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Green Time TV, May 2015: Water in Missouri

on Thu, 04/16/2015 - 9:44am

Missouri has some of the most beautiful waterways in the US.  They can be admired and enjoyed or they can be contaminated and polluted. May 2015 episodes of Green Time TV explore both sides of water.

Karst areas are formed when limestone-based sedimentary rock is dissolved underground.  The first May episode of Green Time looks at caves, springs, sinkholes and losing streams, which are creeks where the water disappears, going under-ground.  Host Don Fitz and Karst Project Director Denise Vaughn discuss how, in karst areas, rainwater flows quickly underground with little and sometimes no filtering, so it can easily be polluted.  Karst geology also creates many popular Ozark destinations: springs, rivers and caves. In Missouri, this includes Jack’s Fork River, Greer Spring, Grand Gulf and Tumbling Creek Cave. 

Denise Vaughn returns to the second May Green Time ask to discuss the need to avoid polluting groundwater in karst areas.  More than 800 people got sick when the West Plains sewage lagoon drained into the groundwater.  This was due to the karst geological formation which dominates southern Missouri.  Keeping the area around a foundation well drained is a good way to prevent soil from eroding underground and eventually creating a dropout sinkhole.  It is really important for an expert to do a good site evaluation before any kind of dam is built in karst areas. 

The third May episode of Green Time asks if you have ever heard of a “tank farm.”  Tom Kruzen, of Ozark Riverkeepers, and host Don Fitz discuss how the chemicals stored in tank farms can threaten aquatic and land animals as well as human health.  They look at a particular tank farm in Missouri’s Ozarks and how sinkholes and losing streams associated with karst topography create unique dangers.  They explore problems posed to the region’s water supply and ask if there is adequate secondary containment and if local and state agencies are sufficiently prepared.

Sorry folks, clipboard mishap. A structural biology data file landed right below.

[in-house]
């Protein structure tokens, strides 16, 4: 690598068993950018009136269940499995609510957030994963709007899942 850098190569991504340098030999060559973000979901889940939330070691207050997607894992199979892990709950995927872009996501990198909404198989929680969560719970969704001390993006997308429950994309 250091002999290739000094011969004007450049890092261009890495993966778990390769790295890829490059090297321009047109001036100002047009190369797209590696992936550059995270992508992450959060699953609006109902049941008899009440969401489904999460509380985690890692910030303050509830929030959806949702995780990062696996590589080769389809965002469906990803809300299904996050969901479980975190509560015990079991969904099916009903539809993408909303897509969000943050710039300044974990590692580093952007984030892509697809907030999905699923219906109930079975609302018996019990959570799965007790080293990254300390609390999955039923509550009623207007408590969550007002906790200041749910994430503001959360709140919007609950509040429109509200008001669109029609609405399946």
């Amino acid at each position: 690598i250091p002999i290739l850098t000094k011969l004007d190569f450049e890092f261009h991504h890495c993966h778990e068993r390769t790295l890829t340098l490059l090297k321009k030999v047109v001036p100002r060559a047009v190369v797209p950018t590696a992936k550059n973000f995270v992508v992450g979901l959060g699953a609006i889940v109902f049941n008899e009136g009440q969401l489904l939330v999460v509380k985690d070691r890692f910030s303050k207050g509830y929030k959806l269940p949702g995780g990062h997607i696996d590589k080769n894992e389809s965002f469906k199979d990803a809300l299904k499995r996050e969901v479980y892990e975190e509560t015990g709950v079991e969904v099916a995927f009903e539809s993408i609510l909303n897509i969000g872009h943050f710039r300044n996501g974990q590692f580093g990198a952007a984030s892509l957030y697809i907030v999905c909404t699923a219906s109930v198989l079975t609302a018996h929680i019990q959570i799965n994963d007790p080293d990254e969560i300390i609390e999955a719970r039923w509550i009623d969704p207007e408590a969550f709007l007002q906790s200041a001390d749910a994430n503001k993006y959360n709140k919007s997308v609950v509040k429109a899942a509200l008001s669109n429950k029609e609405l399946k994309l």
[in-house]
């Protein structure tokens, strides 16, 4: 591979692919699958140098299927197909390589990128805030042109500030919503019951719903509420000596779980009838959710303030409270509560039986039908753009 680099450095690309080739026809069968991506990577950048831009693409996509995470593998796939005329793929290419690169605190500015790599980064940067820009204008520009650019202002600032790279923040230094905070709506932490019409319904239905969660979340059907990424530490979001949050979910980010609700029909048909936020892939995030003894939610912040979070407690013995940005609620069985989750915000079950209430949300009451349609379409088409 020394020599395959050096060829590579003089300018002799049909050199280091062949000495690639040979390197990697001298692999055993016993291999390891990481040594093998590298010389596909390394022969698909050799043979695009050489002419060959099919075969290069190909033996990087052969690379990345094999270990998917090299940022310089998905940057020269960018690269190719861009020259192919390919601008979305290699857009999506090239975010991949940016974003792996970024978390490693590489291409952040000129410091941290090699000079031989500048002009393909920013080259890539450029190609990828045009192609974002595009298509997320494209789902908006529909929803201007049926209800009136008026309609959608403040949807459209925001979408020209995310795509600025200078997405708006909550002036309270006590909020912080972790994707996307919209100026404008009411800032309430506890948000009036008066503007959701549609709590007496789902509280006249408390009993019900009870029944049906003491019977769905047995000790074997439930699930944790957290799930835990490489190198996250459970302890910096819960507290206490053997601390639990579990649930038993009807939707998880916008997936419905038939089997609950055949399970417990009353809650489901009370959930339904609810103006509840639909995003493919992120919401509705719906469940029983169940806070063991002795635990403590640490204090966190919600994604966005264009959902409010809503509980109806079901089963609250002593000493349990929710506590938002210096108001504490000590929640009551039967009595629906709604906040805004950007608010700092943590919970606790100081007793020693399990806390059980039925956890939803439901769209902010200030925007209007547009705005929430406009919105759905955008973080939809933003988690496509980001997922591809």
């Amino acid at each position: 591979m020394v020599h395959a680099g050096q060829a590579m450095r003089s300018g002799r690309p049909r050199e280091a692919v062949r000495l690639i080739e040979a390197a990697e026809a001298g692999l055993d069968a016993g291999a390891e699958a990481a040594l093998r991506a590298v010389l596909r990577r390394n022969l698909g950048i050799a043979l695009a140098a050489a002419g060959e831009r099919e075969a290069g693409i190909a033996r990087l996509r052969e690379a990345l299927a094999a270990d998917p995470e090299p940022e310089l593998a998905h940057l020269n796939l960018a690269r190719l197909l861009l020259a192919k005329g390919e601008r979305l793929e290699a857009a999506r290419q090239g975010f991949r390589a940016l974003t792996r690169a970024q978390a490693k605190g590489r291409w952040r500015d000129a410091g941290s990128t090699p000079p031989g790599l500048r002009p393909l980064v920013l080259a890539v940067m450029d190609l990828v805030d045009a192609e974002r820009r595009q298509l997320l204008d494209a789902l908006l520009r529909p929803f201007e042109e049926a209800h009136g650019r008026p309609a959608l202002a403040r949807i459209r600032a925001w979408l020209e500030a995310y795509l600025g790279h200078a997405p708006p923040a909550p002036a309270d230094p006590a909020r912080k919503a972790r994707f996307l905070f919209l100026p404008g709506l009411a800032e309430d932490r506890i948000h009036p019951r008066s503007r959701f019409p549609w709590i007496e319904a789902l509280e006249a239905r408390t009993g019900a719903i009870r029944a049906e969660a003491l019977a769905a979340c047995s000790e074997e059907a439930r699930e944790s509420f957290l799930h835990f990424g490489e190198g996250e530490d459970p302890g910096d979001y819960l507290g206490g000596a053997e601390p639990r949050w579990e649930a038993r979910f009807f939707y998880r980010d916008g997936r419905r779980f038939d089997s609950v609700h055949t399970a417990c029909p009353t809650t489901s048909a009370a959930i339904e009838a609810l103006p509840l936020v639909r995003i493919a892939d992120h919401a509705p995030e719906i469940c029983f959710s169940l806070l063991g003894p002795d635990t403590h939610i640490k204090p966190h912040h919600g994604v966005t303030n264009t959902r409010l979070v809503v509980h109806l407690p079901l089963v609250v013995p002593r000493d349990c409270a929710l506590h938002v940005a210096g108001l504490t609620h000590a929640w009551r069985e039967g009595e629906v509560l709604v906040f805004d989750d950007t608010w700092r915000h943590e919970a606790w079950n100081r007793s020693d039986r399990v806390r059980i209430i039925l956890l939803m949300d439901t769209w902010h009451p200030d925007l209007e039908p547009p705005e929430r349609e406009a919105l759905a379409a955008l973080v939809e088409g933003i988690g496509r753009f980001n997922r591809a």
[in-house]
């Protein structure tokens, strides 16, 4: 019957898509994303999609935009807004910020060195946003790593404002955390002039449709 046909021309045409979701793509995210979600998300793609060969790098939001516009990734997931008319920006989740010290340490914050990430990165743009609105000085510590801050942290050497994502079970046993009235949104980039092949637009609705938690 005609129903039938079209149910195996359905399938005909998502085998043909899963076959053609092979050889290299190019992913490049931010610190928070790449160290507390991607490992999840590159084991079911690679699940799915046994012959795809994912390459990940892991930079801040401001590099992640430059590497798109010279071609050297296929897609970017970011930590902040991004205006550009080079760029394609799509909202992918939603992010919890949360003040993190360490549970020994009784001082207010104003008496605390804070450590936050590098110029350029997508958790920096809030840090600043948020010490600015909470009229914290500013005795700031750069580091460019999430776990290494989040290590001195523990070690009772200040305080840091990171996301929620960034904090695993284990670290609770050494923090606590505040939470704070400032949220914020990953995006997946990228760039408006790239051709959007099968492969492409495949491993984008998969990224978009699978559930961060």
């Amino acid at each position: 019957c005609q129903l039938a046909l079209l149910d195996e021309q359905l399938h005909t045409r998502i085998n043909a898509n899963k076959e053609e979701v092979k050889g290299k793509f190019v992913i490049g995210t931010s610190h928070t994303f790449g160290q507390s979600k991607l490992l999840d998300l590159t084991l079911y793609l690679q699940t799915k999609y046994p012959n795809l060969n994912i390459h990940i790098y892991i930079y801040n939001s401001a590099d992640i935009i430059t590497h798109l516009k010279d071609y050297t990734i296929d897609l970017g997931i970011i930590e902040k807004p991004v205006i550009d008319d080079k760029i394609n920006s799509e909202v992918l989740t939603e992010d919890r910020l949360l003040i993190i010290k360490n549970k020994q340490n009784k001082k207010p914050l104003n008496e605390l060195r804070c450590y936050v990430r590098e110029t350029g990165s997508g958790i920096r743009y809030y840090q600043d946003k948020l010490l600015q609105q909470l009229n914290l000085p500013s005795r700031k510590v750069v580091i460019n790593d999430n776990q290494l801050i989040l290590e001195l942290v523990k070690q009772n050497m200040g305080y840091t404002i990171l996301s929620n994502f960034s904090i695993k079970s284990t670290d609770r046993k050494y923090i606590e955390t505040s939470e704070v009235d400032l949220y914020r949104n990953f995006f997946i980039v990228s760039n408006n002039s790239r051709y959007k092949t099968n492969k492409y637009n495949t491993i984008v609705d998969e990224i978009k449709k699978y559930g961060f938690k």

What would happen if there was a “perfect storm” which combined the dangers of highly toxic chemicals, extremely thick fluids, storage close to railroad tracks, misplaced electrical transformers and inadequately prepared first responders who did not have necessary equipment?  Tom Kruzen returns to the fourth May show to discuss this potential scenario with the tank farm operated by Coastal Energy Corp. in Missouri’s Ozarks.  He reviews some of the disease clusters associated with the stored chemicals and what could be done to solve the problem. 

Why should we be concerned about storm water?  How do soil compaction and asphalt surfaces affect water?  During the fifth May show, Lance LeComb, of Metropolitan St. Louis Sewer District (MSD), and Lorin Crandall, of Missouri Coalition for the Environment discuss MSD’s dual functions regarding waste water and storm water infrastructure .  They look natural watersheds, rain gardens, trees, native plants and riparian buffers. 

May shows include “Karst in the Ozarks,” “Building on Ozark Karst,” and “Introducing MSD Project Clear.”  Green Time appears at noon on Saturdays in St. Louis on Channel 24-1 and at 8 pm on Mondays in St. Louis on Channel 24-2, Springfield on Channel 39, Joplin on Channel 36 and Marshfield on Channel 17.  Green Time programs air on these dates:

·May 2 & 4: “Karst in the Ozarks” 

·May 9 & 11: “Building on Ozark Karst”

·May 16 & 18: “Threat to the Eleven Point River”

·May 23 & 25: “Pollution in Missouri's Karst Land” and

·May 30 & June 1: “Storm Water Management.”

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